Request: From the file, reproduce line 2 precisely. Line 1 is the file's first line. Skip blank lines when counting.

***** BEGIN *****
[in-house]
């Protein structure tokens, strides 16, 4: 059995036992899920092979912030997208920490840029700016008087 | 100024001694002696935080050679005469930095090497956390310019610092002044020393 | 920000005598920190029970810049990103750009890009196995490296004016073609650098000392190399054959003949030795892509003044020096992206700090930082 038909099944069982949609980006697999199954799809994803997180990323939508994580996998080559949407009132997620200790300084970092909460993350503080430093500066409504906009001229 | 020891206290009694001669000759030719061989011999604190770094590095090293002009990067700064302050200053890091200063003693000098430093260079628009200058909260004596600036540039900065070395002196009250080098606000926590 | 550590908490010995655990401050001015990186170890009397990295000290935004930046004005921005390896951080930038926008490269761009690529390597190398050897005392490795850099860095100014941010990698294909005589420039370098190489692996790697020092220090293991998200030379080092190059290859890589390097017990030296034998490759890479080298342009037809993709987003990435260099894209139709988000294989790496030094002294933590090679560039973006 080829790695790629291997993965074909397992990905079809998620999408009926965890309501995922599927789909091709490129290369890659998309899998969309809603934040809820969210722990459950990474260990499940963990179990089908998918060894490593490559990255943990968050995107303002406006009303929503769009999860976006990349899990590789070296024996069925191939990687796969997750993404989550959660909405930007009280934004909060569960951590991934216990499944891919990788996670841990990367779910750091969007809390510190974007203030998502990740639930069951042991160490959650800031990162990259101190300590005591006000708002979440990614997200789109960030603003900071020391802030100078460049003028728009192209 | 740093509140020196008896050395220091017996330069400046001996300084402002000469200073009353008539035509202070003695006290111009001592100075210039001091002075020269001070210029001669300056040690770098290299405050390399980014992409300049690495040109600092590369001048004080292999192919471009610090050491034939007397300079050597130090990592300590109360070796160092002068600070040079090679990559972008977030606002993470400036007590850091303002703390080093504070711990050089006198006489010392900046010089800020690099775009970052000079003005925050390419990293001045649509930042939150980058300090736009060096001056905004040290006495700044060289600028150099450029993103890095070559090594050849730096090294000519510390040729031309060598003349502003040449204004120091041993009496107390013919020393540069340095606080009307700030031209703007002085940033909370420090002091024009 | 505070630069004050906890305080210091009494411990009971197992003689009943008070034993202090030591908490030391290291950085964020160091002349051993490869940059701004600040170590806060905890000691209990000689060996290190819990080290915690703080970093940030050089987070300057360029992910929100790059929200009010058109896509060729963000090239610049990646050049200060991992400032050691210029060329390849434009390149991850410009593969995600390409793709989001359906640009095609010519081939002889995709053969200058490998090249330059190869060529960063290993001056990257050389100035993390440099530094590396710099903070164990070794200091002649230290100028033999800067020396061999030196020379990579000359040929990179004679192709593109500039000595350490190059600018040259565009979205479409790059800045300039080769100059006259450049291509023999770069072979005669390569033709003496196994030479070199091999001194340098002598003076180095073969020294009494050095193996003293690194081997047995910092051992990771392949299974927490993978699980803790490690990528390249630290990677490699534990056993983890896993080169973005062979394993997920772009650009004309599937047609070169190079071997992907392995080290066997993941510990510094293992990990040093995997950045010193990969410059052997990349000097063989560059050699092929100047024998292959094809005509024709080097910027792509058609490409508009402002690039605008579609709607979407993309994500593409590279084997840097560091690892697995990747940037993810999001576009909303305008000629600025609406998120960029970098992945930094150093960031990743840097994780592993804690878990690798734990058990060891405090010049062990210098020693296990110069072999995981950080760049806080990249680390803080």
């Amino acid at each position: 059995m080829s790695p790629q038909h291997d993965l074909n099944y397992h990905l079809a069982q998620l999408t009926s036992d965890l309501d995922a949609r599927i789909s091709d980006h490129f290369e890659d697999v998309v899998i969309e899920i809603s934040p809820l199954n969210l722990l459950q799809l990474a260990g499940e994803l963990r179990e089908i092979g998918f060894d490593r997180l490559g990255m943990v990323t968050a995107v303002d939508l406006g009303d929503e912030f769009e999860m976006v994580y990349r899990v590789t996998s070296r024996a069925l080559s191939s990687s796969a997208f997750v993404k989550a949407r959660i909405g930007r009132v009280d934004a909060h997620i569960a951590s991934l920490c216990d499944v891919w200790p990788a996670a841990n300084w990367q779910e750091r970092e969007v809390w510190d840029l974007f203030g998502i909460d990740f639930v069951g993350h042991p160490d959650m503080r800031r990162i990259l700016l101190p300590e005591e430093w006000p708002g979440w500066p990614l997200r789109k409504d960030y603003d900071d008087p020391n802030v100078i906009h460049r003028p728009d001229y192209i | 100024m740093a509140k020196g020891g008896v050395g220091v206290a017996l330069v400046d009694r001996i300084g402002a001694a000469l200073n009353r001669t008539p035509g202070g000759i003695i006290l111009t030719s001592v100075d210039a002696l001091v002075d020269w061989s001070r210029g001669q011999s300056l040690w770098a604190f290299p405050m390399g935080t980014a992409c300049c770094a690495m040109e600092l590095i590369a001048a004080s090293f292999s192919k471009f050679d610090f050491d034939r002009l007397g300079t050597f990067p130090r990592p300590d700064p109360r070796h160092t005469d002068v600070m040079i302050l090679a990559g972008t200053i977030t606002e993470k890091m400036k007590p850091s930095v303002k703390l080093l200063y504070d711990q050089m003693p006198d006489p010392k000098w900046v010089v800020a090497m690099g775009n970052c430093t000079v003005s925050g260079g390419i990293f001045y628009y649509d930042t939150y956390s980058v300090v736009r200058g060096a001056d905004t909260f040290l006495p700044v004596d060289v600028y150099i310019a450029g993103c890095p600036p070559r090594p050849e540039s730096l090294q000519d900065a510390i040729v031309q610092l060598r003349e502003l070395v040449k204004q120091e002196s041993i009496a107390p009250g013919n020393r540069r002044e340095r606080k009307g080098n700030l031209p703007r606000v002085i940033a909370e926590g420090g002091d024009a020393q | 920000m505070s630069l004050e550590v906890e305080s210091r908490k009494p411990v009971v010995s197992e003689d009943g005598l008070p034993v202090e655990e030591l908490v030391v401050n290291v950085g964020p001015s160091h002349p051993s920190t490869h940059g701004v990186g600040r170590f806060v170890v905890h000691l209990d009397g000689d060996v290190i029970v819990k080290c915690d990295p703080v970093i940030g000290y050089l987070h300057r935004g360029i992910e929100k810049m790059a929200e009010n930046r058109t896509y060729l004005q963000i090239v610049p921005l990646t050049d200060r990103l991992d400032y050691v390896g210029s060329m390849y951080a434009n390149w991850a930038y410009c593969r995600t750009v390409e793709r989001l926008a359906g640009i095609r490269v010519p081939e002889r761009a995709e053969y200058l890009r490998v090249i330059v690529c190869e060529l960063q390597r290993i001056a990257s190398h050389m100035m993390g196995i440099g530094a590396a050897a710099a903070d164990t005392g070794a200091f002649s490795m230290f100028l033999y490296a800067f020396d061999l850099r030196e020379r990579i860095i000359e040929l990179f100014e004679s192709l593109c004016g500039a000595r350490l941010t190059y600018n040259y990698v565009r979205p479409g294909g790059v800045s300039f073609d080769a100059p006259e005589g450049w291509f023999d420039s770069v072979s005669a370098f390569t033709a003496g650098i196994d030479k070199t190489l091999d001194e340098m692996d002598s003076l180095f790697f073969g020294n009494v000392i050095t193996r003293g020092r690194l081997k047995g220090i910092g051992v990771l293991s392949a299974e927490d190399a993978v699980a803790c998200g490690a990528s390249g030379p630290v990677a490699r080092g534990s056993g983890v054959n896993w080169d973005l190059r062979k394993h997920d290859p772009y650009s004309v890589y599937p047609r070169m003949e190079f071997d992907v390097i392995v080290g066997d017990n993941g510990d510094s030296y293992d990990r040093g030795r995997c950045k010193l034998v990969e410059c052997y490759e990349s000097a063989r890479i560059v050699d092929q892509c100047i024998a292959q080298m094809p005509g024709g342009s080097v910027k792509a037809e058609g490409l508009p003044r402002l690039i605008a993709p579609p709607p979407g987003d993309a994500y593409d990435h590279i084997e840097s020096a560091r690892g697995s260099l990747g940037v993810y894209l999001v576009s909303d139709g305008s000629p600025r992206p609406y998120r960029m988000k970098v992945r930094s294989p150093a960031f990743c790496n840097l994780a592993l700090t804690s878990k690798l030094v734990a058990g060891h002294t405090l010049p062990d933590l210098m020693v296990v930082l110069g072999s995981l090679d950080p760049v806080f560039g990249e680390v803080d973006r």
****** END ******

């Protein structure tokens, strides 16, 4: 059995036992899920092979912030997208920490840029700016008087 | 100024001694002696935080050679005469930095090497956390310019610092002044020393 | 920000005598920190029970810049990103750009890009196995490296004016073609650098000392190399054959003949030795892509003044020096992206700090930082 038909099944069982949609980006697999199954799809994803997180990323939508994580996998080559949407009132997620200790300084970092909460993350503080430093500066409504906009001229 | 020891206290009694001669000759030719061989011999604190770094590095090293002009990067700064302050200053890091200063003693000098430093260079628009200058909260004596600036540039900065070395002196009250080098606000926590 | 550590908490010995655990401050001015990186170890009397990295000290935004930046004005921005390896951080930038926008490269761009690529390597190398050897005392490795850099860095100014941010990698294909005589420039370098190489692996790697020092220090293991998200030379080092190059290859890589390097017990030296034998490759890479080298342009037809993709987003990435260099894209139709988000294989790496030094002294933590090679560039973006 080829790695790629291997993965074909397992990905079809998620999408009926965890309501995922599927789909091709490129290369890659998309899998969309809603934040809820969210722990459950990474260990499940963990179990089908998918060894490593490559990255943990968050995107303002406006009303929503769009999860976006990349899990590789070296024996069925191939990687796969997750993404989550959660909405930007009280934004909060569960951590991934216990499944891919990788996670841990990367779910750091969007809390510190974007203030998502990740639930069951042991160490959650800031990162990259101190300590005591006000708002979440990614997200789109960030603003900071020391802030100078460049003028728009192209 | 740093509140020196008896050395220091017996330069400046001996300084402002000469200073009353008539035509202070003695006290111009001592100075210039001091002075020269001070210029001669300056040690770098290299405050390399980014992409300049690495040109600092590369001048004080292999192919471009610090050491034939007397300079050597130090990592300590109360070796160092002068600070040079090679990559972008977030606002993470400036007590850091303002703390080093504070711990050089006198006489010392900046010089800020690099775009970052000079003005925050390419990293001045649509930042939150980058300090736009060096001056905004040290006495700044060289600028150099450029993103890095070559090594050849730096090294000519510390040729031309060598003349502003040449204004120091041993009496107390013919020393540069340095606080009307700030031209703007002085940033909370420090002091024009 | 505070630069004050906890305080210091009494411990009971197992003689009943008070034993202090030591908490030391290291950085964020160091002349051993490869940059701004600040170590806060905890000691209990000689060996290190819990080290915690703080970093940030050089987070300057360029992910929100790059929200009010058109896509060729963000090239610049990646050049200060991992400032050691210029060329390849434009390149991850410009593969995600390409793709989001359906640009095609010519081939002889995709053969200058490998090249330059190869060529960063290993001056990257050389100035993390440099530094590396710099903070164990070794200091002649230290100028033999800067020396061999030196020379990579000359040929990179004679192709593109500039000595350490190059600018040259565009979205479409790059800045300039080769100059006259450049291509023999770069072979005669390569033709003496196994030479070199091999001194340098002598003076180095073969020294009494050095193996003293690194081997047995910092051992990771392949299974927490993978699980803790490690990528390249630290990677490699534990056993983890896993080169973005062979394993997920772009650009004309599937047609070169190079071997992907392995080290066997993941510990510094293992990990040093995997950045010193990969410059052997990349000097063989560059050699092929100047024998292959094809005509024709080097910027792509058609490409508009402002690039605008579609709607979407993309994500593409590279084997840097560091690892697995990747940037993810999001576009909303305008000629600025609406998120960029970098992945930094150093960031990743840097994780592993804690878990690798734990058990060891405090010049062990210098020693296990110069072999995981950080760049806080990249680390803080």